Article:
After two weeks under ICD-10, so far, only minor glitches seem to be surfacing. Of course “minor” glitches can become major ones if not addressed. But here’s what we are hearing so far.
According to Laurie Johnson, MA, FAHIMA, director of health information management (HIM) for Panacea Healthcare Solutions, and Hollie Louie, RN, chair of the HBMA ICD-10 Committee, problems with local coverage determinations (LCDs) have begun to surface among some of the Medicare Administrative Contractors.
In an ICD-10 Monitor live broadcast on Monday, October 12, Louie said that LCDs and even NCDs (national coverage determinations) were only partially loaded and that several MACs have been affected. She did not provide any other details. Johnson provided updates to two specific LCD issues that arose last week involving National Government Services (NGS) and Novitas. In both cases, unspecified ICD-9 codes were previously included in the list of medically necessary diagnoses, but apparently similar unspecified ICD-10 codes had not been included. NGS announced they have begun implementing a fix. No word yet on Novitas’ response.
Johnson advised providers to closely monitor any denials for medical necessity. If you receive medical necessity denials, first check to be sure there were no issues with your claims submission process, like incorrect claims edits or scrubs. Then, she advised, check the LCDs and NCDs. For issues with LCDs, contact your MAC. NCD issues should be addressed to CMS.
Another ICD-10 issue that will continue at least temporarily involves physician orders for lab, radiology, and other services that were written prior to October 1, 2015, and contain ICD-9 codes. The Centers for Medicare and Medicaid Services (CMS) has indicated that new orders do not need to be obtained. Instead, providers of those lab and radiology services have the option to use the General Equivalence Mappings (GEMs) posted on the 2016 ICD-10-CM and GEMs web page to translate the ICD-9-CM codes on the original order into ICD-10-CM diagnosis codes.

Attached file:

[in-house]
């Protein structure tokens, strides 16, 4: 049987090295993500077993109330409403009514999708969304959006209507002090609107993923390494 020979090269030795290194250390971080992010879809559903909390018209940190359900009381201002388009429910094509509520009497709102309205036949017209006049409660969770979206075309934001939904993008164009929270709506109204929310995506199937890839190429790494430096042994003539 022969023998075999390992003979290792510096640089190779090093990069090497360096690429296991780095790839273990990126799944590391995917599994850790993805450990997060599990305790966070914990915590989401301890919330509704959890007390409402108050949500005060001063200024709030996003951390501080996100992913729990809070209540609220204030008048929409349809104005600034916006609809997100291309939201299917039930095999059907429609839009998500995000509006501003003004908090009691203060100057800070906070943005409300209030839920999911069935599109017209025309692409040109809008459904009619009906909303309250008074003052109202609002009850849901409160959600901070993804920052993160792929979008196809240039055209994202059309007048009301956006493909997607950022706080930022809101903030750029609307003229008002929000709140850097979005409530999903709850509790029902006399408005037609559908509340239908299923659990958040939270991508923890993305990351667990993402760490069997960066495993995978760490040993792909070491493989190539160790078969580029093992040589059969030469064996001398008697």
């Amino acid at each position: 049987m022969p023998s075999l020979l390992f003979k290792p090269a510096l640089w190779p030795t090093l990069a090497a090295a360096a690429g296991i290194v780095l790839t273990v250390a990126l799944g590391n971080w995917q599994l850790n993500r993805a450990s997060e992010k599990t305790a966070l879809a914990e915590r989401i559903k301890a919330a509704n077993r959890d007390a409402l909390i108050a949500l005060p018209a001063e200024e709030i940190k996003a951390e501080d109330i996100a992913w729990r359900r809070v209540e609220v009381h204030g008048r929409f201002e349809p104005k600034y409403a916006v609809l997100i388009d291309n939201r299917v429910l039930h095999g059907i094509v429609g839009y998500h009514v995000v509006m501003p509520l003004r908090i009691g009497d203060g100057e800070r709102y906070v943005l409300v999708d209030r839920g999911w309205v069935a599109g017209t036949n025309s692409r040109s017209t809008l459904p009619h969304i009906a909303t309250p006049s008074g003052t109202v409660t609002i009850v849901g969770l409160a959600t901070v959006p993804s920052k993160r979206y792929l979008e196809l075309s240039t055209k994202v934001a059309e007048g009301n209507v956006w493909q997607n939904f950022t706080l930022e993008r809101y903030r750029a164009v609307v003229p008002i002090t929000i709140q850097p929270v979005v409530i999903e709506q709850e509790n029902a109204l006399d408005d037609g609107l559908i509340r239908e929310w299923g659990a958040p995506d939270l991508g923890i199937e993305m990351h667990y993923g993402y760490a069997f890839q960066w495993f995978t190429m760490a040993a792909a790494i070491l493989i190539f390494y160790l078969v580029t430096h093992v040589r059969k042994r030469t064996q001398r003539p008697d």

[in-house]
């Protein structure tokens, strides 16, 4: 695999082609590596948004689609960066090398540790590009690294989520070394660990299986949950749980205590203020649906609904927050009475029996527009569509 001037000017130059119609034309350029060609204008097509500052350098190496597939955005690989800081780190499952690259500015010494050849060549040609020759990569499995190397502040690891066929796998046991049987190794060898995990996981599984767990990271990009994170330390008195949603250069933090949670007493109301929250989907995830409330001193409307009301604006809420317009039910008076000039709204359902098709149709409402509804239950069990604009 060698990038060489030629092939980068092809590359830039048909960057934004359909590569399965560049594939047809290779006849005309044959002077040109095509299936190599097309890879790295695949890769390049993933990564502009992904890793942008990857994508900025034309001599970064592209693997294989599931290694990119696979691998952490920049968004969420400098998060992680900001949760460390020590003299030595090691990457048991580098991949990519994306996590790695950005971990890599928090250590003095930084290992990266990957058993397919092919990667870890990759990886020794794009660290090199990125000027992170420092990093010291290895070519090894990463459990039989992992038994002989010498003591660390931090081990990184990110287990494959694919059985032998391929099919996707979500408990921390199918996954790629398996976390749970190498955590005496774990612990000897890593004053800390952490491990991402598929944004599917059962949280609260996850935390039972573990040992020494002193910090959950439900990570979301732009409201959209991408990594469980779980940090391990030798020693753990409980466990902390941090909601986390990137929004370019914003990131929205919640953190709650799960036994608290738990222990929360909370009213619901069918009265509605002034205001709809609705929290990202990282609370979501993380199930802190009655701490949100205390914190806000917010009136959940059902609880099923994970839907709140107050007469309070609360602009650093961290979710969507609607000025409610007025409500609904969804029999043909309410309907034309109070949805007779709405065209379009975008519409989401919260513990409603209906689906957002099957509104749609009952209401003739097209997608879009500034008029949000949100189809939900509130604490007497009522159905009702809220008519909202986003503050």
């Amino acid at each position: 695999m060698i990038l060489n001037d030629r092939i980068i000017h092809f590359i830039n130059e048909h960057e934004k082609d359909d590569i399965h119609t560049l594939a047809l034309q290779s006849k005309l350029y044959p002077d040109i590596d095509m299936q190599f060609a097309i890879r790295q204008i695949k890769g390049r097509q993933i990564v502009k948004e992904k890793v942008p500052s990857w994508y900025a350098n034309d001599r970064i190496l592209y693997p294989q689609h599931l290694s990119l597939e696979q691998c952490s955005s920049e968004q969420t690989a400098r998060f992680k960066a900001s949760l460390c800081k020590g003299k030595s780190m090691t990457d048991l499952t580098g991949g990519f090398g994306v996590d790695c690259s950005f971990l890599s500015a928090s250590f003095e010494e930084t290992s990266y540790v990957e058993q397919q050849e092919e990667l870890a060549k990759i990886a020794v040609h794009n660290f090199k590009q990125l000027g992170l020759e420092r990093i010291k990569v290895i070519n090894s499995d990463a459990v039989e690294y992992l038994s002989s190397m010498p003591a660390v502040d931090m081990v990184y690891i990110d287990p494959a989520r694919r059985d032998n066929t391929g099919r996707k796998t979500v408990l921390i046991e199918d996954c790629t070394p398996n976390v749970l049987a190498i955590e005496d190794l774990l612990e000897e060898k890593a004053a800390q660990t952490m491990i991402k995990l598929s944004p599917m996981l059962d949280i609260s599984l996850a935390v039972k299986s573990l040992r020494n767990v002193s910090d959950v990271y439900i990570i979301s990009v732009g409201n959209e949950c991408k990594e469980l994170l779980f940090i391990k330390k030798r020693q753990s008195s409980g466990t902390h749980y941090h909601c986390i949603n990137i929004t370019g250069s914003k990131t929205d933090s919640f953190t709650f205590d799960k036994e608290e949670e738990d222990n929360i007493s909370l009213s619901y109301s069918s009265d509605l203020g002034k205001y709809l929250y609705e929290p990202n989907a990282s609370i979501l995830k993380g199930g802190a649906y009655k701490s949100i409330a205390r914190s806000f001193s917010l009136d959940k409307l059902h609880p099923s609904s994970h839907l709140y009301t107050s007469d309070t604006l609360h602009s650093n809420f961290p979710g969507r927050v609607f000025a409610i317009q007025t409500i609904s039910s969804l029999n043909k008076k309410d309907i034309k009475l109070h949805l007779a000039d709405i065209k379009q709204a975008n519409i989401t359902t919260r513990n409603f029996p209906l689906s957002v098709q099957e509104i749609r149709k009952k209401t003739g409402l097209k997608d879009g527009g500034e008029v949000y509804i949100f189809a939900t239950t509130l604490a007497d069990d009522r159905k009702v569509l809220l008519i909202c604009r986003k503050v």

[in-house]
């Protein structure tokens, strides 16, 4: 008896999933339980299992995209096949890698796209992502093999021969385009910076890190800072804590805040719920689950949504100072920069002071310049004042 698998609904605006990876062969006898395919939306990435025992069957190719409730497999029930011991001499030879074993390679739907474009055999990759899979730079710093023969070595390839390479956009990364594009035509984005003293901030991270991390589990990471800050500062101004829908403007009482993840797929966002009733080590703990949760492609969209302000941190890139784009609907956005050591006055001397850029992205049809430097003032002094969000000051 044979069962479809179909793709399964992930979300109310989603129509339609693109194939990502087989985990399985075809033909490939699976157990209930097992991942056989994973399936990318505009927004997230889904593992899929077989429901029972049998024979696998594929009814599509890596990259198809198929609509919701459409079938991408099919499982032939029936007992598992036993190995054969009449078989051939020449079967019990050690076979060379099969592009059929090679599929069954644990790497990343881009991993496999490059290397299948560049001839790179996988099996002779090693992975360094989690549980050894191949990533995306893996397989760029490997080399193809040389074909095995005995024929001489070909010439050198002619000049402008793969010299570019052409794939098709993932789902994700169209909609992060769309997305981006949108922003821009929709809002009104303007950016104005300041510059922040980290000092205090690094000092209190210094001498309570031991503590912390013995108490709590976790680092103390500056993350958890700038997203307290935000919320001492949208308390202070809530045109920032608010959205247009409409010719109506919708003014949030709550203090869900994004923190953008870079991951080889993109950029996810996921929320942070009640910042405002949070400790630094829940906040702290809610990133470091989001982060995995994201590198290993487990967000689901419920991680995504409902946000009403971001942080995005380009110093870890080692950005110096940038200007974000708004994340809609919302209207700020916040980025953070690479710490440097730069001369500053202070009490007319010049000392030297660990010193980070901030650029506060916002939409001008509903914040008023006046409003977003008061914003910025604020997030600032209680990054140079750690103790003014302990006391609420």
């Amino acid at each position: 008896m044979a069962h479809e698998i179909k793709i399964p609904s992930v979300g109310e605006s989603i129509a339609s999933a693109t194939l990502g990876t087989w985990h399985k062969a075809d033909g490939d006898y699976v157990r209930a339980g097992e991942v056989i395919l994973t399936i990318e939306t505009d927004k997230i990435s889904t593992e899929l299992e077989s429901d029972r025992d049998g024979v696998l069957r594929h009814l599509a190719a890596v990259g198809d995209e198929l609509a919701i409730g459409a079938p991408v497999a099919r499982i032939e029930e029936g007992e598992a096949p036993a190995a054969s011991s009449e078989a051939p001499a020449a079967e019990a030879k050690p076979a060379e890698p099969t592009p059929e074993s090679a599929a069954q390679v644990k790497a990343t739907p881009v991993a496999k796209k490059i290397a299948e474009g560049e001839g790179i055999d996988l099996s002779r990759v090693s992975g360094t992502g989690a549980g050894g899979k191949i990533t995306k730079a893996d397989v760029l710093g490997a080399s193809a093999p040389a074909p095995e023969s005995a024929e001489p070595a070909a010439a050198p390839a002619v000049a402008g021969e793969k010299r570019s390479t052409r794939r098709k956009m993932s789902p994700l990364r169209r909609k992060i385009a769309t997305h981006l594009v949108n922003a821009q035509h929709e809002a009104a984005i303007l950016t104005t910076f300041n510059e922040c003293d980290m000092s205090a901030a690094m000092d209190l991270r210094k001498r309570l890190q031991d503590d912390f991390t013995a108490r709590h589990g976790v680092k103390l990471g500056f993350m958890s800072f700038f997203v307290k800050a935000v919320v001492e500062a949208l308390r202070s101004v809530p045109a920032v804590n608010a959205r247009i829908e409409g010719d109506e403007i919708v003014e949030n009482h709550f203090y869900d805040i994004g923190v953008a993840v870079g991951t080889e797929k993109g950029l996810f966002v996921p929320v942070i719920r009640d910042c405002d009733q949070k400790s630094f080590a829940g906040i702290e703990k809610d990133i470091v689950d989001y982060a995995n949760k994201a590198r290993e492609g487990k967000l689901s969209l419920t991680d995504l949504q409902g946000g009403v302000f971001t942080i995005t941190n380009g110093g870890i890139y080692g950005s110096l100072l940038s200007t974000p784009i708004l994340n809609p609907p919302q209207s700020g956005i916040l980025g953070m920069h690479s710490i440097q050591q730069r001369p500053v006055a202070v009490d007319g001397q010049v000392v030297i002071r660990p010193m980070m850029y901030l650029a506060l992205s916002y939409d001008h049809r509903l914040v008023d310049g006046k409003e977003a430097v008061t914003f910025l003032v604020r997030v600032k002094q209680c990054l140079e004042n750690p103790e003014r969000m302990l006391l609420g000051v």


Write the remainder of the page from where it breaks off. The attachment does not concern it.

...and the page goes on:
Rhonda Buckholtz, AAPC vice president of strategic development, said in that same ICD-10 Monitor broadcast that she had heard of providers who were using incorrect ICD-9 codes that were vague enough that they are getting paid in the past, but now that the codes have been translated to ICD-10, payers are correctly denying them. This issue will be resolved by educating providers on the new code set.
Also, Louie reported that some ICD-10 coding assistance products have been assigning incorrect codes to claims, despite earlier testing. This issue is causing excessive work for coders who now have to check and correct all the work that these products were designed to help with.
Finally, there is still some confusion about the 7th character extension. Review the recent CIPROMS article about Understanding the 7th Character Extensions for more details about this issue.
Visit CMS’s ICD-10-CM/PCS Frequently Asked Questions web page for answers to questions about: Claims processing and billing, Coding, General Equivalence Mappings, Home Health, National Coverage Determinations, Local Coverage Determinations, and more.
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